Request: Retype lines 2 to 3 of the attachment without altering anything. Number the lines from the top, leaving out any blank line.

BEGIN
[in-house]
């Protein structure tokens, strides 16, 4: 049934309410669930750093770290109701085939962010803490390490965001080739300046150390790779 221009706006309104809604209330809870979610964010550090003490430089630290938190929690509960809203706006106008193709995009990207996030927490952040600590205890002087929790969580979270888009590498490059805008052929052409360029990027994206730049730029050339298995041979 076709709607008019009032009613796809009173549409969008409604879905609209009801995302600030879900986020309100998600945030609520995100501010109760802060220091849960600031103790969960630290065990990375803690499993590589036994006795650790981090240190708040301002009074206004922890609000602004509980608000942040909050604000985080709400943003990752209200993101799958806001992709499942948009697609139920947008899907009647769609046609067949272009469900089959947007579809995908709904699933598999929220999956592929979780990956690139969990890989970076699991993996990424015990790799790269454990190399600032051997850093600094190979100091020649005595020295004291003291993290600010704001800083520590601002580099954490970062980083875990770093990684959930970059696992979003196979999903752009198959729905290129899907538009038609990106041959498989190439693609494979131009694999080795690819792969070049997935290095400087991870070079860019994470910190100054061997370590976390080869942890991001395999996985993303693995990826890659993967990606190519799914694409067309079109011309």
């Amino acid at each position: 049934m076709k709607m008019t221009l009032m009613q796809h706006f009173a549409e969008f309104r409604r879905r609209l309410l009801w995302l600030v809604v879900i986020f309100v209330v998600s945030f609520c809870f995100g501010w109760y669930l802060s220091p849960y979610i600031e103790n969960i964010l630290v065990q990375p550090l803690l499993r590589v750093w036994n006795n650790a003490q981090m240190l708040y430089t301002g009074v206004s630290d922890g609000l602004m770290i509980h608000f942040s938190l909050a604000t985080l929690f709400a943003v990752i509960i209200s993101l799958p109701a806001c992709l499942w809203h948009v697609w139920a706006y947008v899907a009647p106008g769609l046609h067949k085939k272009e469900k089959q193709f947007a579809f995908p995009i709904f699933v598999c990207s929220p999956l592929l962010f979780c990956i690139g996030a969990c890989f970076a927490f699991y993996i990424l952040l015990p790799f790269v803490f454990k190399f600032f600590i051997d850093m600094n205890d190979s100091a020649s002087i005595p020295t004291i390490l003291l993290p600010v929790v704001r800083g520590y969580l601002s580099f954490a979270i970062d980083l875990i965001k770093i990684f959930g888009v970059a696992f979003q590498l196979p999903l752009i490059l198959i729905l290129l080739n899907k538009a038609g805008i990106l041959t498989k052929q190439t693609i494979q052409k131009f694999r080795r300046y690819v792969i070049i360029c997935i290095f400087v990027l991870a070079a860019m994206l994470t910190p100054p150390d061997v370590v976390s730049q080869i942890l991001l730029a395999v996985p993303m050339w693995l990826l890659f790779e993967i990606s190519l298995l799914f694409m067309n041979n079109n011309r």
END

């Protein structure tokens, strides 16, 4: 049934309410669930750093770290109701085939962010803490390490965001080739300046150390790779 221009706006309104809604209330809870979610964010550090003490430089630290938190929690509960809203706006106008193709995009990207996030927490952040600590205890002087929790969580979270888009590498490059805008052929052409360029990027994206730049730029050339298995041979 076709709607008019009032009613796809009173549409969008409604879905609209009801995302600030879900986020309100998600945030609520995100501010109760802060220091849960600031103790969960630290065990990375803690499993590589036994006795650790981090240190708040301002009074206004922890609000602004509980608000942040909050604000985080709400943003990752209200993101799958806001992709499942948009697609139920947008899907009647769609046609067949272009469900089959947007579809995908709904699933598999929220999956592929979780990956690139969990890989970076699991993996990424015990790799790269454990190399600032051997850093600094190979100091020649005595020295004291003291993290600010704001800083520590601002580099954490970062980083875990770093990684959930970059696992979003196979999903752009198959729905290129899907538009038609990106041959498989190439693609494979131009694999080795690819792969070049997935290095400087991870070079860019994470910190100054061997370590976390080869942890991001395999996985993303693995990826890659993967990606190519799914694409067309079109011309």
């Amino acid at each position: 049934m076709k709607m008019t221009l009032m009613q796809h706006f009173a549409e969008f309104r409604r879905r609209l309410l009801w995302l600030v809604v879900i986020f309100v209330v998600s945030f609520c809870f995100g501010w109760y669930l802060s220091p849960y979610i600031e103790n969960i964010l630290v065990q990375p550090l803690l499993r590589v750093w036994n006795n650790a003490q981090m240190l708040y430089t301002g009074v206004s630290d922890g609000l602004m770290i509980h608000f942040s938190l909050a604000t985080l929690f709400a943003v990752i509960i209200s993101l799958p109701a806001c992709l499942w809203h948009v697609w139920a706006y947008v899907a009647p106008g769609l046609h067949k085939k272009e469900k089959q193709f947007a579809f995908p995009i709904f699933v598999c990207s929220p999956l592929l962010f979780c990956i690139g996030a969990c890989f970076a927490f699991y993996i990424l952040l015990p790799f790269v803490f454990k190399f600032f600590i051997d850093m600094n205890d190979s100091a020649s002087i005595p020295t004291i390490l003291l993290p600010v929790v704001r800083g520590y969580l601002s580099f954490a979270i970062d980083l875990i965001k770093i990684f959930g888009v970059a696992f979003q590498l196979p999903l752009i490059l198959i729905l290129l080739n899907k538009a038609g805008i990106l041959t498989k052929q190439t693609i494979q052409k131009f694999r080795r300046y690819v792969i070049i360029c997935i290095f400087v990027l991870a070079a860019m994206l994470t910190p100054p150390d061997v370590v976390s730049q080869i942890l991001l730029a395999v996985p993303m050339w693995l990826l890659f790779e993967i990606s190519l298995l799914f694409m067309n041979n079109n011309r």